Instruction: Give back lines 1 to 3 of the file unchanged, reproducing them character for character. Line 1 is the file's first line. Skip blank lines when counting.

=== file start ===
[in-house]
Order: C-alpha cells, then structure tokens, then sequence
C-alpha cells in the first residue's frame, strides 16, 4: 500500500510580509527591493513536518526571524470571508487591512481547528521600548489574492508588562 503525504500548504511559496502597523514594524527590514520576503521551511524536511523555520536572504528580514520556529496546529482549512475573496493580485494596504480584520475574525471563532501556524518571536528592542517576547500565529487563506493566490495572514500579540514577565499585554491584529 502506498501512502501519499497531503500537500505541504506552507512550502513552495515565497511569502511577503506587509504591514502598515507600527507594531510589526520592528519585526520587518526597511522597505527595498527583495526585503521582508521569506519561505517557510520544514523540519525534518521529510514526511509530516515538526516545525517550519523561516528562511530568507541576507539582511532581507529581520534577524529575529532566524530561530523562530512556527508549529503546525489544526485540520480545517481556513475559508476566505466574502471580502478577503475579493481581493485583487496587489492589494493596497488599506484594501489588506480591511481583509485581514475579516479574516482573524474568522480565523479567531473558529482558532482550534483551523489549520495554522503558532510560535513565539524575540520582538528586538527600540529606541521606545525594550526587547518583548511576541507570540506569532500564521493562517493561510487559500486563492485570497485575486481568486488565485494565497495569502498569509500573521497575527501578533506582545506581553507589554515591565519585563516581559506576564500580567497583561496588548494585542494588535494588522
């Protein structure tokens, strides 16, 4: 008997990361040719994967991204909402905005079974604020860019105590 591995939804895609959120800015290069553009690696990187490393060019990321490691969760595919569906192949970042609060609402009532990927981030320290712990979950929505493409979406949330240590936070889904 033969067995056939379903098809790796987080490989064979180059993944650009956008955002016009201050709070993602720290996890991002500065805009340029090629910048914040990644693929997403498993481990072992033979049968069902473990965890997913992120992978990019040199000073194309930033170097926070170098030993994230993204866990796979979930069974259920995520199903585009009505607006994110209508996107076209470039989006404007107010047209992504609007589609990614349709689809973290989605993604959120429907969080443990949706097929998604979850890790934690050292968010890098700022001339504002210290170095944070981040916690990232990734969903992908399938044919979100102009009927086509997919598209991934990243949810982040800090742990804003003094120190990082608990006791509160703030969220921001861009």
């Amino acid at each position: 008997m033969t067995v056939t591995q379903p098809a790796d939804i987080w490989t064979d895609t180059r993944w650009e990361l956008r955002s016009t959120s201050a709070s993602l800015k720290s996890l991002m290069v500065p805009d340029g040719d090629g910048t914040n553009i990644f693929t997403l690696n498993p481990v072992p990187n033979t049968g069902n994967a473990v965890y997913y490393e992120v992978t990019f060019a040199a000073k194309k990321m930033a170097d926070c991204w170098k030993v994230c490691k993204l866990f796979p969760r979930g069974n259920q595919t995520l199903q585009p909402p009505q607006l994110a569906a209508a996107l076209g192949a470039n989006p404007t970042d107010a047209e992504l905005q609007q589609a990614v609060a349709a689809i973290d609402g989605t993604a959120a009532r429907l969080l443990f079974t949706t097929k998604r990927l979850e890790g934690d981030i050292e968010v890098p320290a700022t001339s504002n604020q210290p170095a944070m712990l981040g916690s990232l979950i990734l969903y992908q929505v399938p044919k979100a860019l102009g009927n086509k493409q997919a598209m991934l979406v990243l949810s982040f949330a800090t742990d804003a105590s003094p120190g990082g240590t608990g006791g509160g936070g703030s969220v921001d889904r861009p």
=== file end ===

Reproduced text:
[in-house]
Order: C-alpha cells, then structure tokens, then sequence
C-alpha cells in the first residue's frame, strides 16, 4: 500500500510580509527591493513536518526571524470571508487591512481547528521600548489574492508588562 503525504500548504511559496502597523514594524527590514520576503521551511524536511523555520536572504528580514520556529496546529482549512475573496493580485494596504480584520475574525471563532501556524518571536528592542517576547500565529487563506493566490495572514500579540514577565499585554491584529 502506498501512502501519499497531503500537500505541504506552507512550502513552495515565497511569502511577503506587509504591514502598515507600527507594531510589526520592528519585526520587518526597511522597505527595498527583495526585503521582508521569506519561505517557510520544514523540519525534518521529510514526511509530516515538526516545525517550519523561516528562511530568507541576507539582511532581507529581520534577524529575529532566524530561530523562530512556527508549529503546525489544526485540520480545517481556513475559508476566505466574502471580502478577503475579493481581493485583487496587489492589494493596497488599506484594501489588506480591511481583509485581514475579516479574516482573524474568522480565523479567531473558529482558532482550534483551523489549520495554522503558532510560535513565539524575540520582538528586538527600540529606541521606545525594550526587547518583548511576541507570540506569532500564521493562517493561510487559500486563492485570497485575486481568486488565485494565497495569502498569509500573521497575527501578533506582545506581553507589554515591565519585563516581559506576564500580567497583561496588548494585542494588535494588522